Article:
In the early 1800s, following in the footsteps of Lewis and Clark, a host of scouts, soldiers, trappers and traders began venturing from St. Louis, eager to explore and exploit the natural riches to be found in the wilderness of the West. It was America’s new economic frontier. The expansion of the fur trade would introduce new cultures and trading partners to farsighted business entrepreneurs.
Cell Phone Tower Issue At Theodore Roosevelt National Park Raises Questions Of Connectivity In National Parks
If you carry a cell phone into a national park, should you expect connectivity? Many people would answer "yes." But what if you hiked into a wilderness area, which is supposed to be free of today's human technologies?
Okay, let’s get the most important thing out of the way right off the bat. If you are thinking of camping using a big RV or even a small camp trailer at Caves Creek Campground not far from Oregon Caves, I have some very important advice: DON’T EVEN THINK ABOUT IT!
We are on the verge of moving from one of the most vibrant, exciting, and positive years for the National Park System and the National Park Service to the prospect of one of the darker chapters for the parks and their overseeing agency.
Quiet spreads across Big Bend National Park during the winter months, both in the lack of visitors to this grand rumpled slice of parkland in southwestern Texas as well as audibly. Silence pervades the Chihuahuan Desert, both day and night. The wind blows, but it’s felt more than heard. The Chisos Mountains are quiet as well. The cactus and Ocotillo plants look drab and thornier than usual without their brilliant spring blooms to grace and hide the sharp spikes. Cooler temperatures prevail, and occasional snow- or hail-storms punctuate the season.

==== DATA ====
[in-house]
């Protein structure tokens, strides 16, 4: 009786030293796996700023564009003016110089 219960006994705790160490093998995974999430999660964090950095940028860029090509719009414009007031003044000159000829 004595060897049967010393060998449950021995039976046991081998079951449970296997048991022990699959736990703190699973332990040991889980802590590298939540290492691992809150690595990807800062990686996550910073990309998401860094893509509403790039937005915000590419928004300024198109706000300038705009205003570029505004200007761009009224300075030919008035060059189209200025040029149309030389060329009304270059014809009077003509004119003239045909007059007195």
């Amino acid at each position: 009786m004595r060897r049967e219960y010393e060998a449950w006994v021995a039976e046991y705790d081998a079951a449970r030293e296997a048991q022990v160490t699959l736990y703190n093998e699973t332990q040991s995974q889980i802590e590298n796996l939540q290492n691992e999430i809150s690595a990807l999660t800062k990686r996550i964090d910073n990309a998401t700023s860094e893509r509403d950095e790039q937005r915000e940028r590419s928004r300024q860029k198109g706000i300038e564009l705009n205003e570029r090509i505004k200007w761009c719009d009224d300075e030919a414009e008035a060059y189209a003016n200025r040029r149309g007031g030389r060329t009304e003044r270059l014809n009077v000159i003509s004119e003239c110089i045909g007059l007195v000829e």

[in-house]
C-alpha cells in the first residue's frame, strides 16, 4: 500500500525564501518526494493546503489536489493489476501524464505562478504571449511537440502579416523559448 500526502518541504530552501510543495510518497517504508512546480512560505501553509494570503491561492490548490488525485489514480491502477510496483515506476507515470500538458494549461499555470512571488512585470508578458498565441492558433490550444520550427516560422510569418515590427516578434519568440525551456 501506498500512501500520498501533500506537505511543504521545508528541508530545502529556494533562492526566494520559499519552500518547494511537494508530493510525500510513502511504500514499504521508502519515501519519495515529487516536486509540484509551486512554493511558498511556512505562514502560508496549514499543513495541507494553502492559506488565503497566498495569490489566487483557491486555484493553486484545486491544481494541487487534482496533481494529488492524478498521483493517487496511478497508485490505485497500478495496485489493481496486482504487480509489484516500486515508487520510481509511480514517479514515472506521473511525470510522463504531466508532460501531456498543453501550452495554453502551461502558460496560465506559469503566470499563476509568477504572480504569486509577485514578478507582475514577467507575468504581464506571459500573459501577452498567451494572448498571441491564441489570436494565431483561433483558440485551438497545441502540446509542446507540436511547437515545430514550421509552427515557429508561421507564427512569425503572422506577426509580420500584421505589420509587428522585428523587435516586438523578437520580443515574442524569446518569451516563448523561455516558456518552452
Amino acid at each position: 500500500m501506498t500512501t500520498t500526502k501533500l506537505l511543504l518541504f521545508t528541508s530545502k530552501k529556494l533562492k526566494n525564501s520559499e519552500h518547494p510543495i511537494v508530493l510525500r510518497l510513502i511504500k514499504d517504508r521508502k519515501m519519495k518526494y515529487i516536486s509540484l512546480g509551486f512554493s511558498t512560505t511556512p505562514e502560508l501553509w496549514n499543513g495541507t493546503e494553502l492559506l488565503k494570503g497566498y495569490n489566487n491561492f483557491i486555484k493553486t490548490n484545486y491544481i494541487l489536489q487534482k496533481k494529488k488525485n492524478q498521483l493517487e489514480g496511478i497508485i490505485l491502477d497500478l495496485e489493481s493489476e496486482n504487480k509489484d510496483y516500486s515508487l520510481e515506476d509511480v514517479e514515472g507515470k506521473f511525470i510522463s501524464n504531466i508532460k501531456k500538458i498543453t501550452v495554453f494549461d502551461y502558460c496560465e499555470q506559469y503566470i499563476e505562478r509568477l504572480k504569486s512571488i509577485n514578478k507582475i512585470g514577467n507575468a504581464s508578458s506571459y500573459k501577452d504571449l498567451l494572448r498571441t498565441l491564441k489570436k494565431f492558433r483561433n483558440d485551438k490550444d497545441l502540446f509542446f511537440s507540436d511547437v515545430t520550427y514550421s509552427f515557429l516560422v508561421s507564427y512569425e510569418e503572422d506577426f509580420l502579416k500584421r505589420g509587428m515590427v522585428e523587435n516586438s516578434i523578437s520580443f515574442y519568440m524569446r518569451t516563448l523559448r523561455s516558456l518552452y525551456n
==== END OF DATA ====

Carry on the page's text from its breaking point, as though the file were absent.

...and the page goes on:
As I traveled this fall, people I met would ask where I was heading. Whenever I mentioned Lassen in my list, I heard the same refrain from people who had already been there: “You’ll absolutely love it. It’s such a neat and wonderful place.” They were right. I do and it is.
An oddly familiar music greeted me as we pulled up to our reserved site in Gallo Campground, located in a side wing of Chaco Canyon’s buff-colored sandstone cliffs. That sounds like a white-crowned sparrow, I thought as I carried our tent to the 12-foot-square sandbox that would be our sleeping spot for the next four nights. I got out binoculars and, sure enough, there were the telltale white-and-black head stripes that identified it as my favorite mountain songster. But here in the desert? In mid-October? Already this national historical park in New Mexico, which my wife and I and a friend from Albuquerque were visiting for the first time, was surprising me.
In Part 1 of this story, Tom Nichols presented a brief history of the National Park Service’s fire management program, with reference to an article by Kyle Dickman, Fighting Fire with Fire. Dickman stated that Sequoia and Kings Canyon National Parks’ wildland fire management program is: “America’s most progressive forest management program,” and then asked: “why isn’t it being replicated elsewhere?” Part 2 serves to answer Dickman’s question.
They are both breathtaking and fearful, an economic boon and an apex predator, and so it's not surprising that there's controversy around a U.S. Fish and Wildlife Service effort to remove Endangered Species Act protections from grizzly bears in the Greater Yellowstone Ecosystem.